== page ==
Some excellent tips about working in research and writing teams… but the general principles can be applied more broadly in nursing and health care practice and beyond I suspect… toxic team members sap the strength out of any teams… good productive and successful teams share the love…. and the hard yards!
At some time in everyone’s academic lives, there will be cause for collaboration angst.
It may all start golden: big ideas, excitement about working with new colleagues, the potential for fancy-pants funding and intellectual glory.
And if you were invited onto a prestigious team by a favoured prof…well, you’d almost fall over signing up, right?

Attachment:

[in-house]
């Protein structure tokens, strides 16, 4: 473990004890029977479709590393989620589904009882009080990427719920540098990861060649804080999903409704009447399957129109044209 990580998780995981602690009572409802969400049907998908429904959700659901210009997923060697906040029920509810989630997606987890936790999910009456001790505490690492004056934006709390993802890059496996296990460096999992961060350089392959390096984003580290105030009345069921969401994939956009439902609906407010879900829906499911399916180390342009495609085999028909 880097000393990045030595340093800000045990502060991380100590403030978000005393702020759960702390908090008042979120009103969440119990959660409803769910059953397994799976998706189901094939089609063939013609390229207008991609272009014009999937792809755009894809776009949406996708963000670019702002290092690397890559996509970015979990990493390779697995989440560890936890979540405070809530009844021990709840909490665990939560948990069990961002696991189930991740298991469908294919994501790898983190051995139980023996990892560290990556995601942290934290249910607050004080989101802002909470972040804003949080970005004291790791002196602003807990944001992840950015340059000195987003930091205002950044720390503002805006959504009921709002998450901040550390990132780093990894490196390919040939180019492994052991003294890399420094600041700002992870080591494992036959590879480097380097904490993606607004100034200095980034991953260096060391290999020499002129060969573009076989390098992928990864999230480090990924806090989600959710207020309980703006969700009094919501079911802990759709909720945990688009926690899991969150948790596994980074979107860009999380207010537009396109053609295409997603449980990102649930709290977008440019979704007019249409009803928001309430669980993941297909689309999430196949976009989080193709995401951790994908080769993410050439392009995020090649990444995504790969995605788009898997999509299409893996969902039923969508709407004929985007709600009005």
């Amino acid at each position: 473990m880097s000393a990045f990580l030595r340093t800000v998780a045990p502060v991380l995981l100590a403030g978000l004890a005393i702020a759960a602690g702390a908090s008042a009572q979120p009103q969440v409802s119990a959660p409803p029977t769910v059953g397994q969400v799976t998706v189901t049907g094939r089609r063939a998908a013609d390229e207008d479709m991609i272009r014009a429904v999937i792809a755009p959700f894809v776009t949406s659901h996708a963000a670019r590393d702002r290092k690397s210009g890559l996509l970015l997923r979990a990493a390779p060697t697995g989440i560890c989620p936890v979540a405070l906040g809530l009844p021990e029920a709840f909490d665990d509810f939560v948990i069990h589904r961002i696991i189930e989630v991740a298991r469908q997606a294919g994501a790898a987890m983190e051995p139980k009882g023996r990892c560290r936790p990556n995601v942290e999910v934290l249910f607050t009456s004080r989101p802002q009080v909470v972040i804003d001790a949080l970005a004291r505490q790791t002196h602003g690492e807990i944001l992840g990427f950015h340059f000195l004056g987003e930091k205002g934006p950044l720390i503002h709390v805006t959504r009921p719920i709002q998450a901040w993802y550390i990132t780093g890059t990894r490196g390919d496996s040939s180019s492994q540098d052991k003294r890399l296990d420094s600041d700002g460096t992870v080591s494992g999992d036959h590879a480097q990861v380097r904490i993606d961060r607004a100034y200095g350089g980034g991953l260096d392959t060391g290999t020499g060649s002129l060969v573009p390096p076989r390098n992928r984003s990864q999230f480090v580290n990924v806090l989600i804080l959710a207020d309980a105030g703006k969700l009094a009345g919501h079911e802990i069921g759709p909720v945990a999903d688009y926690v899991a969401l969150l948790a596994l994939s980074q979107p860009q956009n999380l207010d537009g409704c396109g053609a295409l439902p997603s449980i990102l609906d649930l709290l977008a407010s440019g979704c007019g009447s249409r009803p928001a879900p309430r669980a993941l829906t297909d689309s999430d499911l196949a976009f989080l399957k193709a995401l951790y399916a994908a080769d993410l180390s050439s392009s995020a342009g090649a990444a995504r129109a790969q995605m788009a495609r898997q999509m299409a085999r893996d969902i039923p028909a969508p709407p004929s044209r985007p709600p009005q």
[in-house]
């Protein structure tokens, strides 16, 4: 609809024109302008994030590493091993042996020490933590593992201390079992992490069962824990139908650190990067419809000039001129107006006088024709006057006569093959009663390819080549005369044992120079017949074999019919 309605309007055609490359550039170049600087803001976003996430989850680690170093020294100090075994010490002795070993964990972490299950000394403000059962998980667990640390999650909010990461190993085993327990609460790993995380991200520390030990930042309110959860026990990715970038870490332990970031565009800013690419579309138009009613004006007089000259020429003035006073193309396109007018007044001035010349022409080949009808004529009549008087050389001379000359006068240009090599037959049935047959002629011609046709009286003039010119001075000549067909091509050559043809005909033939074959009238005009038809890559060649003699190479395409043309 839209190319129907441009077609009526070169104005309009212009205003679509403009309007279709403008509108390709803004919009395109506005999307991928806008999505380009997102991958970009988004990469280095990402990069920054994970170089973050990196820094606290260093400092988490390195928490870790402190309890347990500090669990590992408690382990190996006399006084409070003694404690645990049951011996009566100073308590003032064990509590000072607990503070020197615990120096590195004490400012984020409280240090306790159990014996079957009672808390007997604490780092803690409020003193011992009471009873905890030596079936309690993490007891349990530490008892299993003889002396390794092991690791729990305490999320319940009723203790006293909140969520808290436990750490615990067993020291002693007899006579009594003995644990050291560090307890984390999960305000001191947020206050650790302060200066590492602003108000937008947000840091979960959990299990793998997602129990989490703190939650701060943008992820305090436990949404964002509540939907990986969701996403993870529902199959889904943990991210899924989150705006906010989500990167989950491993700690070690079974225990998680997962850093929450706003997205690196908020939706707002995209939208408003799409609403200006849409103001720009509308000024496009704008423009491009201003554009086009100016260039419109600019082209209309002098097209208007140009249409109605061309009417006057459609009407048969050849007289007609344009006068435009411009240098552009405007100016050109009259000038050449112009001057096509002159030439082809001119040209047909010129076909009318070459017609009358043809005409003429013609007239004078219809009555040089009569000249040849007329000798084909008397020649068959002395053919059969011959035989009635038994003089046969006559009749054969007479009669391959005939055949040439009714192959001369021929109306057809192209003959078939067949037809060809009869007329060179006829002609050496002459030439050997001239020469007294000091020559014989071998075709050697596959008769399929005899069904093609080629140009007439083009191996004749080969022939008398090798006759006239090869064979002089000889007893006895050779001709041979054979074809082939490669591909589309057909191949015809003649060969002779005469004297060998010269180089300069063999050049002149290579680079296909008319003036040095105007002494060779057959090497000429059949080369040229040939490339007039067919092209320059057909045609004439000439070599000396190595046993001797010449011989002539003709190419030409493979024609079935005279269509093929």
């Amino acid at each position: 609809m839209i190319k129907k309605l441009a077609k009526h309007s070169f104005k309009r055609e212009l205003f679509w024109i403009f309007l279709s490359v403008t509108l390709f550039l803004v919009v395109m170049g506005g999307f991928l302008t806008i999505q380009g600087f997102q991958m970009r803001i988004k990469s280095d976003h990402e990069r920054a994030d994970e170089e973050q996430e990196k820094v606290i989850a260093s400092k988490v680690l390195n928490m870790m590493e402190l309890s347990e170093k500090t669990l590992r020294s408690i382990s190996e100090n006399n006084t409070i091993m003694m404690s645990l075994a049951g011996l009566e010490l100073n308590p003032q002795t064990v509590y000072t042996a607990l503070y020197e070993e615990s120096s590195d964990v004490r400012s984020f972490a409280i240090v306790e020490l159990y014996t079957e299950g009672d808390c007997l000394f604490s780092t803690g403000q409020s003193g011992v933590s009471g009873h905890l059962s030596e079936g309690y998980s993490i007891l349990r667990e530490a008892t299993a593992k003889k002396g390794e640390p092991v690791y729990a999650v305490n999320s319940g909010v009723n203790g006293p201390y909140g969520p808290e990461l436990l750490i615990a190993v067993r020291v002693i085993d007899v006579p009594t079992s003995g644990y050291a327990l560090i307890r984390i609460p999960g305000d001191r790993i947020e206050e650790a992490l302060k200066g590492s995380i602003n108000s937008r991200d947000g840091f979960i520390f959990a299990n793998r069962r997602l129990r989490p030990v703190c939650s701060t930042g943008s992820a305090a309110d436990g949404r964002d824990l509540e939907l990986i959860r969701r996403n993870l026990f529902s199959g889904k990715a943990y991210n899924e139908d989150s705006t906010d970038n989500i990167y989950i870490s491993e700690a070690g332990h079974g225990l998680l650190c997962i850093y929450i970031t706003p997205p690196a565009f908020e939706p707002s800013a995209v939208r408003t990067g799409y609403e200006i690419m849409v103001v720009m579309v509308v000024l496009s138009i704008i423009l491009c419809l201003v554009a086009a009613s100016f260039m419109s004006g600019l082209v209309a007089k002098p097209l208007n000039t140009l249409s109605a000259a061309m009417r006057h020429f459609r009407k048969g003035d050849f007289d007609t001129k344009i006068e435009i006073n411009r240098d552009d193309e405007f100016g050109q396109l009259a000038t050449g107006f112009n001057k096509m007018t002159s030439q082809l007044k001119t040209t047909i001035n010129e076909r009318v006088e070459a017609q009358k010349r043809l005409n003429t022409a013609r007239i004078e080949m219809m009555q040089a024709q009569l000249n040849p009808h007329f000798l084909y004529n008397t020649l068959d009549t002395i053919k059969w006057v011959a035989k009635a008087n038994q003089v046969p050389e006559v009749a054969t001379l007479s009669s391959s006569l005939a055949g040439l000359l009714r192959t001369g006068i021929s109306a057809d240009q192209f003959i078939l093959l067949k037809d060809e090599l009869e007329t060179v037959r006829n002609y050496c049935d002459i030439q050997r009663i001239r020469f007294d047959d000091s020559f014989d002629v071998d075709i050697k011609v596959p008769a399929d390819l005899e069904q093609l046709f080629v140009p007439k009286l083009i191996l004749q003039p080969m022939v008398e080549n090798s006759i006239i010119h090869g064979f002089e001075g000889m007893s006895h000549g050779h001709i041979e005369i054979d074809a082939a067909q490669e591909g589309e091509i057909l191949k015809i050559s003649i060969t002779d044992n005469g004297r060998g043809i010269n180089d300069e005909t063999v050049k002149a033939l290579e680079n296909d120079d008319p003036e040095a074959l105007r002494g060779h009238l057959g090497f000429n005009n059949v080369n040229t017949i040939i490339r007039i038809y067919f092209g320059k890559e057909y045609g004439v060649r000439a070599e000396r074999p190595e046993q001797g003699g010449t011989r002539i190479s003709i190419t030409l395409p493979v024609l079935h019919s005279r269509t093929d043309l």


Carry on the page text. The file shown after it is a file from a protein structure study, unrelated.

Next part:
Then, down the track, you’re looking at the fifth ‘I still haven’t done it’ email from Collaborator 2, or – worse still – finding no email from Collaborator 3…ever.
How many times is it physiologically safe to roll one’s eyes at Collaborator 4 for declaring yet again that they should be first author?
I’ve written before about how to find research friends and make co-writing work, which have focused for the most part on the positive habits and traits that lead to successful, satisfying collaborations.
This post focuses on the flipside.
Finding out that your co-writer…
View original post 856 more words